Swami Jnaneswarananda was born as Satindra Chakravarty in the village of Shekharnagar,
about 12 miles from Dhaka in East Bengal, on June 28, 1893.
Because he was born on a particularly rainy day, his sister gave him the nickname "Badal" (rainy season) by which he was affectionately known.
As a boy, Badal was always the leader of the village boys. He was a good actor as a child, and had a strong, beautiful voice for singing.
He had a taste for religious drama and kirtan (singing the name of God) from his early years.
In 1914, Swami Premananda, one of the direct disciples of Sri
Ramakrishna, came to Dhaka for the first time. Badal was still a student
and only 21 years old. In a talk entitled, "The Mysticism of Love," given in Chicago, he referred to this meeting with Swami Premananda
and the impression the Swami made on him.
"At that time, I was a rebel, almost an anarchist, as could be expected in India in those days.
That holy man did not impress me by talk or philosophy, but by the sheer power, the sheer "mysticism of love."
Badal had already joined the revolutionary party in Dhaka, which was committed to the overthrow of British rule in India.
Soon after his meeting with Swami Premananda, however, Badal changed his mind about using guns to end the British dominion.
He began to see that Swami Vivekananda's method was sounder, so he decided to drop his membership in the party.
This took some courage, as joining required signing a pledge that stated anyone leaving the party would be shot.
Badal told the party quite frankly that the path chalked out by them was not the right path, and if they spared his life he would
join the Ramakrishna Mission and never divulge any information about their activities.
After much argumentation, the leader's great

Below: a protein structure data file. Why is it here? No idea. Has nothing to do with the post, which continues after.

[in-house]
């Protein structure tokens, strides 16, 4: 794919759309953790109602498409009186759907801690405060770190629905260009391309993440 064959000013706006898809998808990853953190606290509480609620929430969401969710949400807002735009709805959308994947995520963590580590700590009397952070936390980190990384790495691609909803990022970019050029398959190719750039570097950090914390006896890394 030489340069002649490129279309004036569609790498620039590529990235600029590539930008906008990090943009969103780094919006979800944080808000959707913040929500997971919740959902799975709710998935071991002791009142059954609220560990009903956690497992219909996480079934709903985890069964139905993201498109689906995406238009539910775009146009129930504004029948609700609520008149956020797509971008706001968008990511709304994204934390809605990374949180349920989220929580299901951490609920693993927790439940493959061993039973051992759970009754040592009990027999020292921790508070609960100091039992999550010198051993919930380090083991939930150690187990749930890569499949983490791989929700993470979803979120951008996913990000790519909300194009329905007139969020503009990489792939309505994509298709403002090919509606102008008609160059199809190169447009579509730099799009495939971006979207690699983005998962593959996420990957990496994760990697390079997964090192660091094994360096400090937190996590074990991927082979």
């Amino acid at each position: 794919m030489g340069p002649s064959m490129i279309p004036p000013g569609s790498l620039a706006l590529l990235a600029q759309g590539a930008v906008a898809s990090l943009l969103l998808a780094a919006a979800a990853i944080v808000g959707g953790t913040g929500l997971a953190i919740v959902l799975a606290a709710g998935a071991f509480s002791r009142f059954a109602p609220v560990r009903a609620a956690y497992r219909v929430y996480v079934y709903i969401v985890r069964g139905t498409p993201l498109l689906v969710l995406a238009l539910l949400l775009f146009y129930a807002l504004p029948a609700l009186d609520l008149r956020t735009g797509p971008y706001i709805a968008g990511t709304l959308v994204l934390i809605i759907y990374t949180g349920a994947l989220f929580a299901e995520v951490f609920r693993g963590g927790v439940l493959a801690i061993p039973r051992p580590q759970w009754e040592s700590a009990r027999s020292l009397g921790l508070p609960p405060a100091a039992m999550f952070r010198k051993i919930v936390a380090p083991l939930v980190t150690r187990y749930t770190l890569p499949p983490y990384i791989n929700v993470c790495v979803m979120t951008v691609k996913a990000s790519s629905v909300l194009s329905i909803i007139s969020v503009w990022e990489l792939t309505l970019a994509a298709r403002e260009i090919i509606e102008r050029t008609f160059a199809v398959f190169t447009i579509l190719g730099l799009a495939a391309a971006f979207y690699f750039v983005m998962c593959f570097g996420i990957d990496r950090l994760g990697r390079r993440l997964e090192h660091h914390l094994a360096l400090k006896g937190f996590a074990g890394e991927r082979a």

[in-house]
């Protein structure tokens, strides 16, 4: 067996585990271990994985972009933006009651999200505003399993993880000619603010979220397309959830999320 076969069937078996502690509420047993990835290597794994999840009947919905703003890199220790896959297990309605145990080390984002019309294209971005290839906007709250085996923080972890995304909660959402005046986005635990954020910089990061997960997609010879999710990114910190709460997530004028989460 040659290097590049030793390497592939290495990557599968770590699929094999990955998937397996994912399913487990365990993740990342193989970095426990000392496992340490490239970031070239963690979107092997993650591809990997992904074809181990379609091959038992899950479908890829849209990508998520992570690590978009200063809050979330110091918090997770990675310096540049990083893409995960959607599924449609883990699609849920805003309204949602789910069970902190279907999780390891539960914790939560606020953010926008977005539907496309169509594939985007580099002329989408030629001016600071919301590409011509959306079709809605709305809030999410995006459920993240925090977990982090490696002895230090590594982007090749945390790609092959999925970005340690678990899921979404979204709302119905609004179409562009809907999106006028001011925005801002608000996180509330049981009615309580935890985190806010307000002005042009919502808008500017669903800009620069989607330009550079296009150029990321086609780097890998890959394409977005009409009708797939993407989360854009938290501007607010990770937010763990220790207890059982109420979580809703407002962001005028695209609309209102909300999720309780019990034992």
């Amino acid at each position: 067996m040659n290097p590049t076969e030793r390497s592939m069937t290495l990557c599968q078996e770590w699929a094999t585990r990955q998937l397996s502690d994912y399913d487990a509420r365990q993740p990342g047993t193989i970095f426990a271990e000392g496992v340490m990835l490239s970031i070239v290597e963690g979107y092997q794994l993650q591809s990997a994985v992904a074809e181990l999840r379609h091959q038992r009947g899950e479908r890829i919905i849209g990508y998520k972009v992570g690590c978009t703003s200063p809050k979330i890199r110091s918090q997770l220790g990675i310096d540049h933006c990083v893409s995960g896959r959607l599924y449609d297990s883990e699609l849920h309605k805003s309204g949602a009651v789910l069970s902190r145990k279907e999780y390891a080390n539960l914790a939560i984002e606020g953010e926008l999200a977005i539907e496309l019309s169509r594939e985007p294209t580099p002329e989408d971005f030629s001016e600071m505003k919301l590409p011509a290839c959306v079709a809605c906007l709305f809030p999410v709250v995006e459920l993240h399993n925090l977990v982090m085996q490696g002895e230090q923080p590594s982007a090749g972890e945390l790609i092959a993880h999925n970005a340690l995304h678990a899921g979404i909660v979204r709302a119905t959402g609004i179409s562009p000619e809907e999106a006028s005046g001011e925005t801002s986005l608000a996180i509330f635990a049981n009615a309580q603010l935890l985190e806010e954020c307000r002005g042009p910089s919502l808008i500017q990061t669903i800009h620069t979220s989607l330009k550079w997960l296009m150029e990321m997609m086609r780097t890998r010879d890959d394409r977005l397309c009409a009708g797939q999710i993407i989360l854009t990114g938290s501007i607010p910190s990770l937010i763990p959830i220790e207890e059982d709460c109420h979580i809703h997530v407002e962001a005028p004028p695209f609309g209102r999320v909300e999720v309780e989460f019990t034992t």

respect for Badal's character won out and he was allowed to leave unconditionally.
In 1914 he graduated from college and continued his postgraduate work for two years. Then he visited Belur Math where he received the vows
of brahmacharya in 1917 and Sanyasa in 1919, both from Swami Brahmananda. He was given the monastic name
meaning the infinite bliss of knowledge of God.
The new swami was first posted for five years (1917-1922) to Benares Sevashram serving the sick. While in Benares he came under the
influence of Swami Turiyananda. From Swami Turiyananda he learned fearlessness and mindfulness.
In 1922, Swami Turiyananda suggested that Jnaneswarananda be sent to open a center in Patna, Bhiar. The work began modestly
with two small mud-walled, thatched-roof huts.
Among the devotees was Dr. Rajendra Prasad, who later became the first President of Independent India.
In the latter part of 1926,the Swami was transferred to Belur Math, and after a short time he was sent to America to assist
Swami Bodhananda at the Vedanta Society of New York.
In December 1929, he left New York for Chicago to start a center in the city of Swami Vivekananda's triumph.
The center was established at 120 East Delaware Place. The swami had his living quarters there, and this is where he gave
interviews and held public and private classes. Public lectures were given in a lecture hall at the centrally located Masonic Temple.
In 1933 the Swami began to suffer from a heart condition. A trip to India in 1934 only aggravated his condition,
and Swami Jnaneswarananda passed away on Sunday, November 14, 1937 from a sudden massive heart attack.